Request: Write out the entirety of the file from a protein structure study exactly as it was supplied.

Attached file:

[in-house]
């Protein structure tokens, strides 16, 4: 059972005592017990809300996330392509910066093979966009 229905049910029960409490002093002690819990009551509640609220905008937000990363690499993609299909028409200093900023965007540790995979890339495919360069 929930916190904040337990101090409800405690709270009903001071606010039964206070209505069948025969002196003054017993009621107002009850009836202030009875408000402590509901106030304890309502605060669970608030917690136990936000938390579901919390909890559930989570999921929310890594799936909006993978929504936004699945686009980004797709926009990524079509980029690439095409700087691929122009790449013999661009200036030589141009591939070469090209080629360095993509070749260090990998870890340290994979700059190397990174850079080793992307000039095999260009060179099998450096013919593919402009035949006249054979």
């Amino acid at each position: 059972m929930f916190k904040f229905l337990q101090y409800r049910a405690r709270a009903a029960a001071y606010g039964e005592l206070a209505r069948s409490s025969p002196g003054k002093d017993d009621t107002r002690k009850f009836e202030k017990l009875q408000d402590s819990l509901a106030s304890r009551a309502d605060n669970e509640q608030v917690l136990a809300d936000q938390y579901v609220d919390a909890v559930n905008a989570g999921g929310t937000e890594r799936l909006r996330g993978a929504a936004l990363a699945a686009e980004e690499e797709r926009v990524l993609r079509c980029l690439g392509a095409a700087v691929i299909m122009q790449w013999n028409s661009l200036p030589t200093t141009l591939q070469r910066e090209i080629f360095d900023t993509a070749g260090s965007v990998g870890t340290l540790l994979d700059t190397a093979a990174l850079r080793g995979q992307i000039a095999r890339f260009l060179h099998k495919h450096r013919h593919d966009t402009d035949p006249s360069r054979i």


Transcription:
[in-house]
């Protein structure tokens, strides 16, 4: 059972005592017990809300996330392509910066093979966009 229905049910029960409490002093002690819990009551509640609220905008937000990363690499993609299909028409200093900023965007540790995979890339495919360069 929930916190904040337990101090409800405690709270009903001071606010039964206070209505069948025969002196003054017993009621107002009850009836202030009875408000402590509901106030304890309502605060669970608030917690136990936000938390579901919390909890559930989570999921929310890594799936909006993978929504936004699945686009980004797709926009990524079509980029690439095409700087691929122009790449013999661009200036030589141009591939070469090209080629360095993509070749260090990998870890340290994979700059190397990174850079080793992307000039095999260009060179099998450096013919593919402009035949006249054979």
């Amino acid at each position: 059972m929930f916190k904040f229905l337990q101090y409800r049910a405690r709270a009903a029960a001071y606010g039964e005592l206070a209505r069948s409490s025969p002196g003054k002093d017993d009621t107002r002690k009850f009836e202030k017990l009875q408000d402590s819990l509901a106030s304890r009551a309502d605060n669970e509640q608030v917690l136990a809300d936000q938390y579901v609220d919390a909890v559930n905008a989570g999921g929310t937000e890594r799936l909006r996330g993978a929504a936004l990363a699945a686009e980004e690499e797709r926009v990524l993609r079509c980029l690439g392509a095409a700087v691929i299909m122009q790449w013999n028409s661009l200036p030589t200093t141009l591939q070469r910066e090209i080629f360095d900023t993509a070749g260090s965007v990998g870890t340290l540790l994979d700059t190397a093979a990174l850079r080793g995979q992307i000039a095999r890339f260009l060179h099998k495919h450096r013919h593919d966009t402009d035949p006249s360069r054979i």